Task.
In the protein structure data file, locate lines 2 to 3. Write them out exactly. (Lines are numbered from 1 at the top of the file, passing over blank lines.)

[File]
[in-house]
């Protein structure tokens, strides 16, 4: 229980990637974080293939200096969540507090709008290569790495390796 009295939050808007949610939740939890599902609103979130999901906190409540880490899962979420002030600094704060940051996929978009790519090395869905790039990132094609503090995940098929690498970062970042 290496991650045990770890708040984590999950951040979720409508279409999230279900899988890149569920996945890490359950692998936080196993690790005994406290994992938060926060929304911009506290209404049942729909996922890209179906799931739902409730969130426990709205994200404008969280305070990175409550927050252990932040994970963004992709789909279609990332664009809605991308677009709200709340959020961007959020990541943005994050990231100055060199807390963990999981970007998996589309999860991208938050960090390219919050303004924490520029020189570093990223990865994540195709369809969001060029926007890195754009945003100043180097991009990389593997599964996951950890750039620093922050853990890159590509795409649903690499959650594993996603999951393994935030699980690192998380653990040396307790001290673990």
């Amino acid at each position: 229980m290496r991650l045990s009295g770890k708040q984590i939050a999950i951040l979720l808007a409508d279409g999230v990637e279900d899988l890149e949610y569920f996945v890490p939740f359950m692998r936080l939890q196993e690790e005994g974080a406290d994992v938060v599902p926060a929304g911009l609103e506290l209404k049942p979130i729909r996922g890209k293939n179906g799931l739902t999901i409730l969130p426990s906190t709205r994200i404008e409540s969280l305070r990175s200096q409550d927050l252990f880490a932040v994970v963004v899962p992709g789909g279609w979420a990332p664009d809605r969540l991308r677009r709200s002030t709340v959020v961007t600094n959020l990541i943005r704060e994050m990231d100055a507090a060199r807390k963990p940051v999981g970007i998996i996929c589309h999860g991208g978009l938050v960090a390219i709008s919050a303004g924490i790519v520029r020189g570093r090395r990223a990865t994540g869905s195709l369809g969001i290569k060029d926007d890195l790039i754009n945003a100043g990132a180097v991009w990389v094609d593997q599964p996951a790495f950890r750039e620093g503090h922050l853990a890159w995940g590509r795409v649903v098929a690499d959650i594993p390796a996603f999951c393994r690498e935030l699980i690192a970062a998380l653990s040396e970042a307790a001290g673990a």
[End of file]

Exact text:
């Protein structure tokens, strides 16, 4: 229980990637974080293939200096969540507090709008290569790495390796 009295939050808007949610939740939890599902609103979130999901906190409540880490899962979420002030600094704060940051996929978009790519090395869905790039990132094609503090995940098929690498970062970042 290496991650045990770890708040984590999950951040979720409508279409999230279900899988890149569920996945890490359950692998936080196993690790005994406290994992938060926060929304911009506290209404049942729909996922890209179906799931739902409730969130426990709205994200404008969280305070990175409550927050252990932040994970963004992709789909279609990332664009809605991308677009709200709340959020961007959020990541943005994050990231100055060199807390963990999981970007998996589309999860991208938050960090390219919050303004924490520029020189570093990223990865994540195709369809969001060029926007890195754009945003100043180097991009990389593997599964996951950890750039620093922050853990890159590509795409649903690499959650594993996603999951393994935030699980690192998380653990040396307790001290673990």
């Amino acid at each position: 229980m290496r991650l045990s009295g770890k708040q984590i939050a999950i951040l979720l808007a409508d279409g999230v990637e279900d899988l890149e949610y569920f996945v890490p939740f359950m692998r936080l939890q196993e690790e005994g974080a406290d994992v938060v599902p926060a929304g911009l609103e506290l209404k049942p979130i729909r996922g890209k293939n179906g799931l739902t999901i409730l969130p426990s906190t709205r994200i404008e409540s969280l305070r990175s200096q409550d927050l252990f880490a932040v994970v963004v899962p992709g789909g279609w979420a990332p664009d809605r969540l991308r677009r709200s002030t709340v959020v961007t600094n959020l990541i943005r704060e994050m990231d100055a507090a060199r807390k963990p940051v999981g970007i998996i996929c589309h999860g991208g978009l938050v960090a390219i709008s919050a303004g924490i790519v520029r020189g570093r090395r990223a990865t994540g869905s195709l369809g969001i290569k060029d926007d890195l790039i754009n945003a100043g990132a180097v991009w990389v094609d593997q599964p996951a790495f950890r750039e620093g503090h922050l853990a890159w995940g590509r795409v649903v098929a690499d959650i594993p390796a996603f999951c393994r690498e935030l699980i690192a970062a998380l653990s040396e970042a307790a001290g673990a």